Temporal KD Method
Fig. 1. Illustration of our proposed model, more details below.

We are happy to announce that our paper, “Temporal Knowledge Distillation For On-Device Audio Classification” has been accepted to ICASSP 2022!

Attention is not all you need, you also need significant computational resources

Temporal context is absolutely imperative for audio tasks, such as audio classification. Sound is essentially variations in pressure over time after all. So in order for sound to be meaningful, memory of these past changes must be considered when processing. The self-attention mechanism has lead to Transformers being at the forefront of today’s technology for audio understanding due to their ability to highlight the significance of audio features over an entire sequence. This global insight into both time and data comes at a high cost in both memory and computational needs.

The phrase “Bigger is not always better” often comes to my mind when engineering machine learning solutions for real-world applications, especially for on-device usage. Today we see a trend in the deep learning community for larger and more computationally complex deep learning models, like the transformer. Transformers are too heavy to be practical for on-device platforms, which instead commonly use lightweight CNNs and RNNs. It is important and beneficial to run ML models on the edge as they are closest to the data source, which offers high response times and user privacy. In addition, utilizing the smartphone’s computational power can offer a scalable solution for processing user data by off-loading computational and infrastructure costs.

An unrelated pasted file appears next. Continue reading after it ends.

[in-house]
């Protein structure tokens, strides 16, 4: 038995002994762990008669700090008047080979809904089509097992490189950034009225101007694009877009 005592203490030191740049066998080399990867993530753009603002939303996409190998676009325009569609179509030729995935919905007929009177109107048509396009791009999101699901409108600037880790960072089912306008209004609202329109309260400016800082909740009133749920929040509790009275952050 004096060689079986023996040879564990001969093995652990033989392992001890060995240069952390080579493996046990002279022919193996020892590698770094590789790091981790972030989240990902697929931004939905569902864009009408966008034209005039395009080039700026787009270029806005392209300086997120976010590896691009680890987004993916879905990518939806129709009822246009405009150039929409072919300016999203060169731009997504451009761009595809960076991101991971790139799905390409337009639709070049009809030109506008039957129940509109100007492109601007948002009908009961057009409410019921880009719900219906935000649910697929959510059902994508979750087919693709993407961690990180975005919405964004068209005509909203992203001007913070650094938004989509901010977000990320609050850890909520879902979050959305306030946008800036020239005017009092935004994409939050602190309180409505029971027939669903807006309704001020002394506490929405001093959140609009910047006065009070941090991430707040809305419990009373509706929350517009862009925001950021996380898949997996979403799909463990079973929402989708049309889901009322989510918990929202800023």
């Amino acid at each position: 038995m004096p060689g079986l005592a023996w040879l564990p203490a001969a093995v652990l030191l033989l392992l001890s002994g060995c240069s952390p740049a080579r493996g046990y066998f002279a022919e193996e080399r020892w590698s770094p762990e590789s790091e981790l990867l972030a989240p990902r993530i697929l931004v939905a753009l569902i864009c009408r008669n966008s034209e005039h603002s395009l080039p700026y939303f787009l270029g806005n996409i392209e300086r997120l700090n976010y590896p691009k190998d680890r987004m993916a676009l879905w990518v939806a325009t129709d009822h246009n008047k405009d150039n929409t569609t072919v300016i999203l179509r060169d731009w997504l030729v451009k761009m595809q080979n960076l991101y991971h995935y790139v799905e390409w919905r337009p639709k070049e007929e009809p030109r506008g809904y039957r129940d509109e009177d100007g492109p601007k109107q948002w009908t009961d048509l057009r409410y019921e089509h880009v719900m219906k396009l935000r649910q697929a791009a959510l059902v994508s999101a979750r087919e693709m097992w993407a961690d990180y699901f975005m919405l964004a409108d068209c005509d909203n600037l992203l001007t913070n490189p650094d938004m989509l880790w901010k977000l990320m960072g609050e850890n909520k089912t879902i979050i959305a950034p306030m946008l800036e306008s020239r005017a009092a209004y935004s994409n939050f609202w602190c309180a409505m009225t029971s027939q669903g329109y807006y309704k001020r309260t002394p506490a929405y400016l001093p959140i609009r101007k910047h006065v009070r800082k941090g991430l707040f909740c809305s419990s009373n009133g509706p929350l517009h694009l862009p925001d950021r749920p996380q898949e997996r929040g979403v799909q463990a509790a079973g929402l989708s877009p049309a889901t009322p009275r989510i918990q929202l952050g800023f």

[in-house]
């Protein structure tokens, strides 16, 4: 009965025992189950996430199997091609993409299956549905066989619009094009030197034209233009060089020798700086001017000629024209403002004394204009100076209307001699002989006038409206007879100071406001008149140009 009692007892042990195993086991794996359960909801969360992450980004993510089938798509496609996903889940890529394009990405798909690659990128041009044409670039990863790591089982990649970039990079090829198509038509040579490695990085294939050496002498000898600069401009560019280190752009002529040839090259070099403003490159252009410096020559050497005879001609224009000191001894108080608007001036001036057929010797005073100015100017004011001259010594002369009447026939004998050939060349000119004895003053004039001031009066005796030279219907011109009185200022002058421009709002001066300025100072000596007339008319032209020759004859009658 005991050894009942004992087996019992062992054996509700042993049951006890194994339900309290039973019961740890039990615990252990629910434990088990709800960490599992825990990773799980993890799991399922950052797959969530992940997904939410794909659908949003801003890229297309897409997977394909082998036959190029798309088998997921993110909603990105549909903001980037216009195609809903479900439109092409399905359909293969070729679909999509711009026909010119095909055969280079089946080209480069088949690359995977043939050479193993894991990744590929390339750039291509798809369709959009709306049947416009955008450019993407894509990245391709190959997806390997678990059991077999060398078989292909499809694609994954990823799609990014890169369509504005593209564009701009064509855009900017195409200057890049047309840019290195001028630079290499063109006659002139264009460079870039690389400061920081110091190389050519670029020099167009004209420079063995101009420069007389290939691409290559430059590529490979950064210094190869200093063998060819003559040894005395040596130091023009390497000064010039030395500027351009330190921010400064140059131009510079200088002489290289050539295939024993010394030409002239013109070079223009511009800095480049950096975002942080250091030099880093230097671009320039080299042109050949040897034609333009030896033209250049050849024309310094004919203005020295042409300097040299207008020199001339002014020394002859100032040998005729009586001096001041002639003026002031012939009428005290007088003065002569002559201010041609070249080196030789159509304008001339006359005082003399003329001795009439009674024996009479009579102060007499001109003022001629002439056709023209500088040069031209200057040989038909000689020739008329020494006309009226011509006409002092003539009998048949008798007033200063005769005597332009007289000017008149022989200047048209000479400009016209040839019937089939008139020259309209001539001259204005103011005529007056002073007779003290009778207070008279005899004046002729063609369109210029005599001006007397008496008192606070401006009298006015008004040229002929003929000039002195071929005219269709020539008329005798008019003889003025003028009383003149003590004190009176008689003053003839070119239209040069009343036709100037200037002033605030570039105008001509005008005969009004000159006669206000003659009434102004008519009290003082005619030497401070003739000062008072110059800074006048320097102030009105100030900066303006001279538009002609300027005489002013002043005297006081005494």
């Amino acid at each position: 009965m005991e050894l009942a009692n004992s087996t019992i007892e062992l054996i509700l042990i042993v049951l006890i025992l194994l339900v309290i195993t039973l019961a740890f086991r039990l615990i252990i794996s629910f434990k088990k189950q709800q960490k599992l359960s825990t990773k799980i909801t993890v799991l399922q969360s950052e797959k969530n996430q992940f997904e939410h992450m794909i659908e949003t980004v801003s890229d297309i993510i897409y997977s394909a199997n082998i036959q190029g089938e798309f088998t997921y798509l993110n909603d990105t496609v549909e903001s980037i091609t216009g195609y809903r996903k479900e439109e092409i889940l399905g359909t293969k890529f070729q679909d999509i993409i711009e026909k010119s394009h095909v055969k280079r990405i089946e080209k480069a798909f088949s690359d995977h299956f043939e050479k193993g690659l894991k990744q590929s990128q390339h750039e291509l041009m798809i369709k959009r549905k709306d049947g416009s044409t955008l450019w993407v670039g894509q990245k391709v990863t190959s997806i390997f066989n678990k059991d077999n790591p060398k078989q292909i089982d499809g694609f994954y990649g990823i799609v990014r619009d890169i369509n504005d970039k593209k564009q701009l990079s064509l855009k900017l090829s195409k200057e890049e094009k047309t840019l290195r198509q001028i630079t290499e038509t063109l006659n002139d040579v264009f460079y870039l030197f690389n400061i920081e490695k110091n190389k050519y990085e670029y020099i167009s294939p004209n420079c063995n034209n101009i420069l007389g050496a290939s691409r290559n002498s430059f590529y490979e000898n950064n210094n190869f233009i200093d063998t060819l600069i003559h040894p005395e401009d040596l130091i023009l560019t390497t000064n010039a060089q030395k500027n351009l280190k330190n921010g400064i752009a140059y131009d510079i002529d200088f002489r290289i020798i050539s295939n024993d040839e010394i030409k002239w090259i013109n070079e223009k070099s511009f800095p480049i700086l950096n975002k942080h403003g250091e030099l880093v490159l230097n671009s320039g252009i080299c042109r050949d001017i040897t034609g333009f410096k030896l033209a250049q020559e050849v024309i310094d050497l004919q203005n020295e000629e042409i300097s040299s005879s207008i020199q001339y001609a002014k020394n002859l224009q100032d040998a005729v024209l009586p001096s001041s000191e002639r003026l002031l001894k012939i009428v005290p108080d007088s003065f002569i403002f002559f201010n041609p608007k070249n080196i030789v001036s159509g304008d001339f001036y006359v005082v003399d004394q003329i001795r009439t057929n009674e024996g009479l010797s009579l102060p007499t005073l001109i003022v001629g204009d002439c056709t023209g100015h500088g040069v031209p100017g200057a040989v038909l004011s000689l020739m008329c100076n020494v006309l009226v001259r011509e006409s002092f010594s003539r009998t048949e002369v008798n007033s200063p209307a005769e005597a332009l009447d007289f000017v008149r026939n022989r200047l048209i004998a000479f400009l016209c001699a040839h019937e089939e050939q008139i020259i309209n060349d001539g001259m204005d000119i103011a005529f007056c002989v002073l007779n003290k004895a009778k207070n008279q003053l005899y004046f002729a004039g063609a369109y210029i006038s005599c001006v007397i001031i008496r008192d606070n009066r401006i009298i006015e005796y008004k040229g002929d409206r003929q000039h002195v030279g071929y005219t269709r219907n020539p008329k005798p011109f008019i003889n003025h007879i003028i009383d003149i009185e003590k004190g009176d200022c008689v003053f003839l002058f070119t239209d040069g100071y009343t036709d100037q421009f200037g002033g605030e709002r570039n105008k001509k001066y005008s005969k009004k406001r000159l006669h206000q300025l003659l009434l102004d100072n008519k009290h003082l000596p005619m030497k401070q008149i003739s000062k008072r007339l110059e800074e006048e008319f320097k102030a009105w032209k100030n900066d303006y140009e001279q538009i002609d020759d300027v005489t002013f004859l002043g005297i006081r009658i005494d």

Knowledge Distillation (KD) as model compression

For audio moderation, we use an on-device lightweight client model to isolate abusive content that is sent to a larger server-based Transformer to verify its abusiveness. When developing the client model, we found that Knowledge Distillation from the server model greatly improved performance of the client model. However, among the KD methods available, none attempted to transfer meaningful temporal context from the self-attentions of the transformer to conventional on-device architectures like CNNs and RNNs. This motivated us to develop the temporal knowledge distillation method described in this paper.

Knowledge Distillation is a model compression technique to transfer the “knowledge” from a much larger and more complex model (teacher) to a smaller and simpler model (student). Huge models have a larger set of parameters that can help them converge to a better downstream task performance than the type of lightweight models used on mobile phones. KD helps the smaller student models converge towards the more desirable optimum of the larger teacher model than they would training on the data alone, resulting in better performance without any additional computational and memory requirements at inference time.

Although there are several forms, KD is typically employed as output matching or feature-activation matching in practice. Output matching KD directs the student’s output logits to match the softmax probability outputs (soft labels) of the teacher. Output matching KD only requires both the student and teacher to have the same corresponding outputs. Feature-activation matching KD minimizes the differences between the student’s and teacher’s feature activations (i.e. between certain specific intermediate layers). Feature-activation matching KD allows for more contextual knowledge by sharing high fidelity feature embeddings as opposed to course output logits. However, Feature-activation matching KD has a significant disadvantage in that it requires both the student and teacher to have compatible intermediate features, which may be non-existent in and too computationally expensive for on-device platforms.

Temporal Knowledge Distillation